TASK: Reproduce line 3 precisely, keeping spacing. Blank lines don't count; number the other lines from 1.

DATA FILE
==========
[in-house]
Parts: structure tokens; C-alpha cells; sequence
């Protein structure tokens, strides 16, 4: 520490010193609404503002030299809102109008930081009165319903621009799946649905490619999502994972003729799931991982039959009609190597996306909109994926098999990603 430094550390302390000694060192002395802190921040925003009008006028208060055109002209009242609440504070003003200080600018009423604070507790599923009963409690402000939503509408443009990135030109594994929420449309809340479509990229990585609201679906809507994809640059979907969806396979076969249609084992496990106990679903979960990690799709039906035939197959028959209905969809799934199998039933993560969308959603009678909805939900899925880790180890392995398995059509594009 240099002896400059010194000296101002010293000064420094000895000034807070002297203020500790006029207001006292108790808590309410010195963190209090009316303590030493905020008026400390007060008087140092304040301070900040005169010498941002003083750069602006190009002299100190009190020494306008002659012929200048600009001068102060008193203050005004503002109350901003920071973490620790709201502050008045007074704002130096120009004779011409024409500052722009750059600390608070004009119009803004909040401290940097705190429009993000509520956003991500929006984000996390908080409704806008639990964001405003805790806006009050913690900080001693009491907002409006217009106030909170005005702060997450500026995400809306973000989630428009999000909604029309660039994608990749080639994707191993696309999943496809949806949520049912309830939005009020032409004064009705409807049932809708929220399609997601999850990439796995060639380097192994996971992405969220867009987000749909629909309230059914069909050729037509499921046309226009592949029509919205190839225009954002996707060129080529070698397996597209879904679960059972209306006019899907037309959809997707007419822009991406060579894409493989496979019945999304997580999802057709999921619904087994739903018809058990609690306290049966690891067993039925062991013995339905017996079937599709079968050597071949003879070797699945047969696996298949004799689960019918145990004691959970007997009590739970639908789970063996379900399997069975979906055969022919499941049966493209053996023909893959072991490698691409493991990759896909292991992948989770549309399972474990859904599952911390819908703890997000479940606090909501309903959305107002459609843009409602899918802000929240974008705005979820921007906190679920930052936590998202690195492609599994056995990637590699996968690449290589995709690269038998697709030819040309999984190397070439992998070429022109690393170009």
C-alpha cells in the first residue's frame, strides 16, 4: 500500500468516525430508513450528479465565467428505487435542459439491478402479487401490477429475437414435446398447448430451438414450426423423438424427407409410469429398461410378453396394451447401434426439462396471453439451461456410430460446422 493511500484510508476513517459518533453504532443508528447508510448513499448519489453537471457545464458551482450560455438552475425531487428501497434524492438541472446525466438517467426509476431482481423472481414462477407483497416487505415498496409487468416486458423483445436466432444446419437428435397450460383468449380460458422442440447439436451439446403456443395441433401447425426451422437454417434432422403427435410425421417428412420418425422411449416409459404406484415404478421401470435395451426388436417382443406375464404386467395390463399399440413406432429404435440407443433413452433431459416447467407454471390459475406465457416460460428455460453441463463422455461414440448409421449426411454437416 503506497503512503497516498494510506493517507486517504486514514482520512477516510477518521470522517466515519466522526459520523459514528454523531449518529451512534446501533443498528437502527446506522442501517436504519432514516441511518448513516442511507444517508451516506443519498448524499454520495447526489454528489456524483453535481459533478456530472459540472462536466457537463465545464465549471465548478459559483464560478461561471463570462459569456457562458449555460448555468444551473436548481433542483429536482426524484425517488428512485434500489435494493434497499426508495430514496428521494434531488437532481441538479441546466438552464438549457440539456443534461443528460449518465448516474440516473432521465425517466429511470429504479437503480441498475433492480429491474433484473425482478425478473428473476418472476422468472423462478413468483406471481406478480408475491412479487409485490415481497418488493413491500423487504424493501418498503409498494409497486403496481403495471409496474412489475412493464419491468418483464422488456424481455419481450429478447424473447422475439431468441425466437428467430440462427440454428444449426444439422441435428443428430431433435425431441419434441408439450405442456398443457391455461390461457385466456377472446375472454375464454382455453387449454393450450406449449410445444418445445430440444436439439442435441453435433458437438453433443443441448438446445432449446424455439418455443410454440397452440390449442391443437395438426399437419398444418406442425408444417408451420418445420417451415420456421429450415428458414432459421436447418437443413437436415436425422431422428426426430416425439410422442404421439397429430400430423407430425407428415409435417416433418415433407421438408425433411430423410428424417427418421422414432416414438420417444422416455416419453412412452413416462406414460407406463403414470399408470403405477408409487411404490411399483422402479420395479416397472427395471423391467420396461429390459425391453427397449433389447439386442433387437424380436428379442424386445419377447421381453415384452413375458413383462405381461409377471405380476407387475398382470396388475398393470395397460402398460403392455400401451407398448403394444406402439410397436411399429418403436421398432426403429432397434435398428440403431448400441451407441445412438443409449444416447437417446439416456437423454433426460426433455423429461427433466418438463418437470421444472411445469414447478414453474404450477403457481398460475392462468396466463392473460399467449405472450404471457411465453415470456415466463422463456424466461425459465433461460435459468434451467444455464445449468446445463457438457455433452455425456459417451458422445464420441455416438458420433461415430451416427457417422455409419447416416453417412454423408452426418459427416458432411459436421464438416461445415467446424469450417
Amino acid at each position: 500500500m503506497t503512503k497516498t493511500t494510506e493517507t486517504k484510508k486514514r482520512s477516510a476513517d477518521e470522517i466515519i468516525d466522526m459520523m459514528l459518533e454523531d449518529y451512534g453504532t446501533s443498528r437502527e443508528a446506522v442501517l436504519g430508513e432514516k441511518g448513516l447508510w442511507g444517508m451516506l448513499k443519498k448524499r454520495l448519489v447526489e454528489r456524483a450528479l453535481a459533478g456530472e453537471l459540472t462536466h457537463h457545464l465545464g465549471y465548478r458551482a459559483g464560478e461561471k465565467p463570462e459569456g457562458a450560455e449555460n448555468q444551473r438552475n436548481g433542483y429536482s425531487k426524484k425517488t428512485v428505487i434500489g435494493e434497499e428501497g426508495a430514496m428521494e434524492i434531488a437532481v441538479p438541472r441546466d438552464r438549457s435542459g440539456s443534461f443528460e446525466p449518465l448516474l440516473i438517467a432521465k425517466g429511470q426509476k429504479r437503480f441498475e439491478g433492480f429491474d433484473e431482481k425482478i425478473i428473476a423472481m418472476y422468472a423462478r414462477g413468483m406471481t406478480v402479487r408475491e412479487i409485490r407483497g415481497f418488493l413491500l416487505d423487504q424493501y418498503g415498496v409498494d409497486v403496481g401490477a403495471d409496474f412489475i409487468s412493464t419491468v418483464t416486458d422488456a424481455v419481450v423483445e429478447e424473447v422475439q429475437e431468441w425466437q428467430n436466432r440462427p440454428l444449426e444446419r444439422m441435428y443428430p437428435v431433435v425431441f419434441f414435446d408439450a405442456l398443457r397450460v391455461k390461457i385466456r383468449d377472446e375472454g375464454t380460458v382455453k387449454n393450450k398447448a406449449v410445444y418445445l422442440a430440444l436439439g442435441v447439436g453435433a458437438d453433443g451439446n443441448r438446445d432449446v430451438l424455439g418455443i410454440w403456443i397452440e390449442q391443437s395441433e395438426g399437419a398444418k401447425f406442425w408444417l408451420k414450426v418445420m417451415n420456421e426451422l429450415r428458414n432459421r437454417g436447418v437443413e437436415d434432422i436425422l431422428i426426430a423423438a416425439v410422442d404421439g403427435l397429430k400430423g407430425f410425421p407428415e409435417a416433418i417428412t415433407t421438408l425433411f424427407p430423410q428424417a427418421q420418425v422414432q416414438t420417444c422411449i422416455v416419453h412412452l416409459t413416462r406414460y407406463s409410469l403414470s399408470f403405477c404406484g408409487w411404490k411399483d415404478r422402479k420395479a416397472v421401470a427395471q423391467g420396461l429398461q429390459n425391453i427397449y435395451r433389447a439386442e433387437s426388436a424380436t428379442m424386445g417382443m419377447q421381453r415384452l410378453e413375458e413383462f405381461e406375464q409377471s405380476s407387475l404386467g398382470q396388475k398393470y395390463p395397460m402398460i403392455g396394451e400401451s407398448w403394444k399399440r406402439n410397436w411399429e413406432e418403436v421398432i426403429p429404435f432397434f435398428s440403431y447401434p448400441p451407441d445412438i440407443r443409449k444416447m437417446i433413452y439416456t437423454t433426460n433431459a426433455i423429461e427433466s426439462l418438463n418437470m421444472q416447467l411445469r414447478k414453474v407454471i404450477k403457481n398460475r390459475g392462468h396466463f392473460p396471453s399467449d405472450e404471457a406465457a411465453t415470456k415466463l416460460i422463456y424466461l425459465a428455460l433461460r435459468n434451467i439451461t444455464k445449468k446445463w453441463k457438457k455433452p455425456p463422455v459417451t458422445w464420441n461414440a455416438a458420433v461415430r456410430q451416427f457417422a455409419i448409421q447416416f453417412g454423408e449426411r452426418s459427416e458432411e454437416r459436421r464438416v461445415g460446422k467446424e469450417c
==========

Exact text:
């Protein structure tokens, strides 16, 4: 520490010193609404503002030299809102109008930081009165319903621009799946649905490619999502994972003729799931991982039959009609190597996306909109994926098999990603 430094550390302390000694060192002395802190921040925003009008006028208060055109002209009242609440504070003003200080600018009423604070507790599923009963409690402000939503509408443009990135030109594994929420449309809340479509990229990585609201679906809507994809640059979907969806396979076969249609084992496990106990679903979960990690799709039906035939197959028959209905969809799934199998039933993560969308959603009678909805939900899925880790180890392995398995059509594009 240099002896400059010194000296101002010293000064420094000895000034807070002297203020500790006029207001006292108790808590309410010195963190209090009316303590030493905020008026400390007060008087140092304040301070900040005169010498941002003083750069602006190009002299100190009190020494306008002659012929200048600009001068102060008193203050005004503002109350901003920071973490620790709201502050008045007074704002130096120009004779011409024409500052722009750059600390608070004009119009803004909040401290940097705190429009993000509520956003991500929006984000996390908080409704806008639990964001405003805790806006009050913690900080001693009491907002409006217009106030909170005005702060997450500026995400809306973000989630428009999000909604029309660039994608990749080639994707191993696309999943496809949806949520049912309830939005009020032409004064009705409807049932809708929220399609997601999850990439796995060639380097192994996971992405969220867009987000749909629909309230059914069909050729037509499921046309226009592949029509919205190839225009954002996707060129080529070698397996597209879904679960059972209306006019899907037309959809997707007419822009991406060579894409493989496979019945999304997580999802057709999921619904087994739903018809058990609690306290049966690891067993039925062991013995339905017996079937599709079968050597071949003879070797699945047969696996298949004799689960019918145990004691959970007997009590739970639908789970063996379900399997069975979906055969022919499941049966493209053996023909893959072991490698691409493991990759896909292991992948989770549309399972474990859904599952911390819908703890997000479940606090909501309903959305107002459609843009409602899918802000929240974008705005979820921007906190679920930052936590998202690195492609599994056995990637590699996968690449290589995709690269038998697709030819040309999984190397070439992998070429022109690393170009």